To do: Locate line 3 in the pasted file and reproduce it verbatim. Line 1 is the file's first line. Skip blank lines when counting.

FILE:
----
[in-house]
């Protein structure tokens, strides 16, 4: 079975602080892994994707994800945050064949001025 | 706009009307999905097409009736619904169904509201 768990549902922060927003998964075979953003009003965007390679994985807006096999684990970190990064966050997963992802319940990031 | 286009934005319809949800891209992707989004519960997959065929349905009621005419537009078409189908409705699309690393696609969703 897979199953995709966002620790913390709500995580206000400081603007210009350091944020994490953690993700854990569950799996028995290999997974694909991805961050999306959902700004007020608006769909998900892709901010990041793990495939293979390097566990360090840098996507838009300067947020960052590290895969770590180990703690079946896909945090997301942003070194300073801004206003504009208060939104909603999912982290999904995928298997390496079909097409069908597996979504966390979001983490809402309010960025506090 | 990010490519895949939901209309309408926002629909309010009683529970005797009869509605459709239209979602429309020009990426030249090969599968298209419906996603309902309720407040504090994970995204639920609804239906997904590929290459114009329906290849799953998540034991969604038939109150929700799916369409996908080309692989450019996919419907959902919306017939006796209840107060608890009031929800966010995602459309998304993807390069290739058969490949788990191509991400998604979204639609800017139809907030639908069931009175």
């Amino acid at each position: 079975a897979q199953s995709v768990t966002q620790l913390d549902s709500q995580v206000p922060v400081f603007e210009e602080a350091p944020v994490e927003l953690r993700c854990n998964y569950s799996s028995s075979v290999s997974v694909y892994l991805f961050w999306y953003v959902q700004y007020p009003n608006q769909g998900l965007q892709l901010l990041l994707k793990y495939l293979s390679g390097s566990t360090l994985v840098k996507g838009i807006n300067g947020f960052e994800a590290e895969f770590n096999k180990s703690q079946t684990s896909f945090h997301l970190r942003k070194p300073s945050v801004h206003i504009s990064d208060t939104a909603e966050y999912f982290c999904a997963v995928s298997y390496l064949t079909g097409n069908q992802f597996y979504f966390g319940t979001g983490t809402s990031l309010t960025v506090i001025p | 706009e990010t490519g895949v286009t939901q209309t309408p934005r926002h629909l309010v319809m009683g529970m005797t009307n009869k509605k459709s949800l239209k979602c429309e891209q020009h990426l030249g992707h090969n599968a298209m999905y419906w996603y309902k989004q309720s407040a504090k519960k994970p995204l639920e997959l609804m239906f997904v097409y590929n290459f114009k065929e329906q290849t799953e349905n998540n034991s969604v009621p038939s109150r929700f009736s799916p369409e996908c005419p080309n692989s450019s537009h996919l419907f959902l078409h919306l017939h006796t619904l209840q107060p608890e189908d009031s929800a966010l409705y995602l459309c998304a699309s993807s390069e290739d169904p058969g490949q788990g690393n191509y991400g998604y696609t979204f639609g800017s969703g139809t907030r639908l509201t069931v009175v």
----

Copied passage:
């Amino acid at each position: 079975a897979q199953s995709v768990t966002q620790l913390d549902s709500q995580v206000p922060v400081f603007e210009e602080a350091p944020v994490e927003l953690r993700c854990n998964y569950s799996s028995s075979v290999s997974v694909y892994l991805f961050w999306y953003v959902q700004y007020p009003n608006q769909g998900l965007q892709l901010l990041l994707k793990y495939l293979s390679g390097s566990t360090l994985v840098k996507g838009i807006n300067g947020f960052e994800a590290e895969f770590n096999k180990s703690q079946t684990s896909f945090h997301l970190r942003k070194p300073s945050v801004h206003i504009s990064d208060t939104a909603e966050y999912f982290c999904a997963v995928s298997y390496l064949t079909g097409n069908q992802f597996y979504f966390g319940t979001g983490t809402s990031l309010t960025v506090i001025p | 706009e990010t490519g895949v286009t939901q209309t309408p934005r926002h629909l309010v319809m009683g529970m005797t009307n009869k509605k459709s949800l239209k979602c429309e891209q020009h990426l030249g992707h090969n599968a298209m999905y419906w996603y309902k989004q309720s407040a504090k519960k994970p995204l639920e997959l609804m239906f997904v097409y590929n290459f114009k065929e329906q290849t799953e349905n998540n034991s969604v009621p038939s109150r929700f009736s799916p369409e996908c005419p080309n692989s450019s537009h996919l419907f959902l078409h919306l017939h006796t619904l209840q107060p608890e189908d009031s929800a966010l409705y995602l459309c998304a699309s993807s390069e290739d169904p058969g490949q788990g690393n191509y991400g998604y696609t979204f639609g800017s969703g139809t907030r639908l509201t069931v009175v």